Persistence of Memory

Persistence of Memory
  A college girl talks candidly to her girlfriend on her cell phone.  
     “You know Sarah is so weird. She goes around showing off her thighs in the middle of winter. What gives with her?”  
    “Yeah, but why does she have to flaunt herself? I mean I look good in hot pants and like to let the world see it. But really she could catch a cold. She is so desperate to hook a man.”  
     “Girl, I told Dan that if he wants sex, he’ll have to pay for it and I am not for sale. Besides I am looking for an older man. Young guys in those bootcut jeans are advertising. I prefer a relaxed fit so both of us can relax. Hey, my bus is pulling up. We really need to get together for some girl time.”
     The college girl says to me, “Your dour face tells me you’ve been waiting for the bus for a while.”  
     I reply, “Chalk it up to me being an old man. The years have piled up and alas I have become impatient. Pardon me for eavesdropping but there  
is no bus here.”
     She replies, “I’d guess you buy your clothes at the big and tall store.”
     “Used to but was told I am undersize for their apparel.”
     “I’d guess you to be a 46 waist size.”
     I reply, “44 actually. Surely I am too big for a girl as slim as you.”
     She says, “God doesn’t mess with perfect. Once he has it right he lets it be.”
     I reply, “But Adam and Eve are depicted in art as well built.”
     She says, “But living in the garden like they did I imagine they had not much to do but eat. So the artists are projecting their own desires on the first couple.”
     “Yes, they were unspoiled by fashion magazines and likely found each other well proportioned even with love handles.”
     “Now we’re on the same page.”
     “But don’t you think our relationship could get top-heavy?”  
    “I was a blue ribbon bareback equestrian.”
     “What kind of riding do you have in mind?”
     “Hey, I have an extra ten-speed. What do you say we skip the bus and pedal to the coffee shop?”
     “I haven’t ridden a bike since my wife passed.  
But yes, I would love to feel the wind in my hair from a good ride once more.”  
    She answers, “Well my hair is longer than yours and will flutter but I’m thrilled to be riding with you again.”
     “Again? Can’t recall having taken to the bike path with you but am sure you meant someone else because life hasn’t afforded me bicycling company since my beloved left the earth twenty years ago. Your inference of our past association must have been a non sequitur.”
     She says, “You always used big words. You are so funny. Did your wife have black hair like me? I bet you are a pushover for brunettes.”
     We bicycle down student row by night where the bar scene gets in gear. Even the police demure the path we cruise. The night is pitch as the velvet hair of my bicycle girl in our double star whose tresses are ribbons for a Halloween party girl but with raspberry lips instead of charcoal and nude fingernails.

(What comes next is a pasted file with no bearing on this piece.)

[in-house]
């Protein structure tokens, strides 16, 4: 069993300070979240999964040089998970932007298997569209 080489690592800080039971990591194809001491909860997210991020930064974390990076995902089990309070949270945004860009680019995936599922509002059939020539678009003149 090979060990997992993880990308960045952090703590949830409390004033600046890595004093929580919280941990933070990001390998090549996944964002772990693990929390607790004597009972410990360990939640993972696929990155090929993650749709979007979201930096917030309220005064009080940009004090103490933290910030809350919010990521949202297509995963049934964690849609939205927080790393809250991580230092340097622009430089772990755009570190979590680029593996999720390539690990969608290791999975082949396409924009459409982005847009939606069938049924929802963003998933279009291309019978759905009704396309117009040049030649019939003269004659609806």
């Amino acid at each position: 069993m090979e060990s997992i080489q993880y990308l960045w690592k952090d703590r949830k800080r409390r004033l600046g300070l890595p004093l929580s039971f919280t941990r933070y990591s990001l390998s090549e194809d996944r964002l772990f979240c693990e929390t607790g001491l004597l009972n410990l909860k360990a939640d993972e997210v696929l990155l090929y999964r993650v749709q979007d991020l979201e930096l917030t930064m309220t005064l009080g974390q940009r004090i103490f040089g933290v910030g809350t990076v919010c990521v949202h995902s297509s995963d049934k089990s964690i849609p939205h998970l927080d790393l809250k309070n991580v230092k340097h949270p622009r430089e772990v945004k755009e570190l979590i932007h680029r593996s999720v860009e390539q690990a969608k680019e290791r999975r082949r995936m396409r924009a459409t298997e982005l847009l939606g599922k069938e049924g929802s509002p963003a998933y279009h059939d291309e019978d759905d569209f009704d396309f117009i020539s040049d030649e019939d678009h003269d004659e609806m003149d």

We pedal like madhouse escapees on a flight to where crazy becomes Stan & Stella impressionists in a watering hole known as The Bayou where the only catfish that swim are beer bearers in the lush night.
     But we haven’t ridden seven miles for hops and barley. Our tastes are for the Costa Rican bean brew. She says, “Do you trust me enough to believe that I am your wife come back to life?”
     “I am here with you a total stranger having ridden bicycles through a deserted student ghetto in the night.”
     “No! We are not strangers.”
     “Tell me where we got married.”
     “We got hitched in the backyard of our house you silly goose. How could I forget? Now I’ve returned to wear that poodle skirt you loved while simultaneously being your nutritionist with my full rack of homeopathic remedies. You’ll live to be a hundred which is good for me because I don’t fancy being a widow anytime soon.”
       I reply, “Yes, I remember the shades of green in our backyard that darkened with dusk.”
     She says, “The deep forest colors lingered in  
twilight with trembling leaves in night breeze that hung onto falling light.”
     “You were my fairy queen whose curved back hovered over a lush orange tree. I gazed quietly as evening sounds gathered. You held the hose lovingly and sprinkled holy water on its thirsty roots.”
     She says, “The earthen circle I made girdled the garden where weeds sprouted like errant children. My collard greens rose in noble profusion with their succulent leaves, my labor of love.”
      I reply, “I remember our secret language.”
     She asks, “Do you remember my favorite coffee shop beverage?”
     “Mocha my dear.”
     “With what?”
     “Mint. But please tell me what my caffeinated drink of choice is.”
      “You don’t drink caffeine. Always decafe with a third skim milk, no sugar.”
      “I don’t need any more convincing. We are already married but marriage licenses don’t extend to the next life. Let’s renew our vows.”
     She replies, “Let’s do my honeydew man.”
Written by goldenmyst
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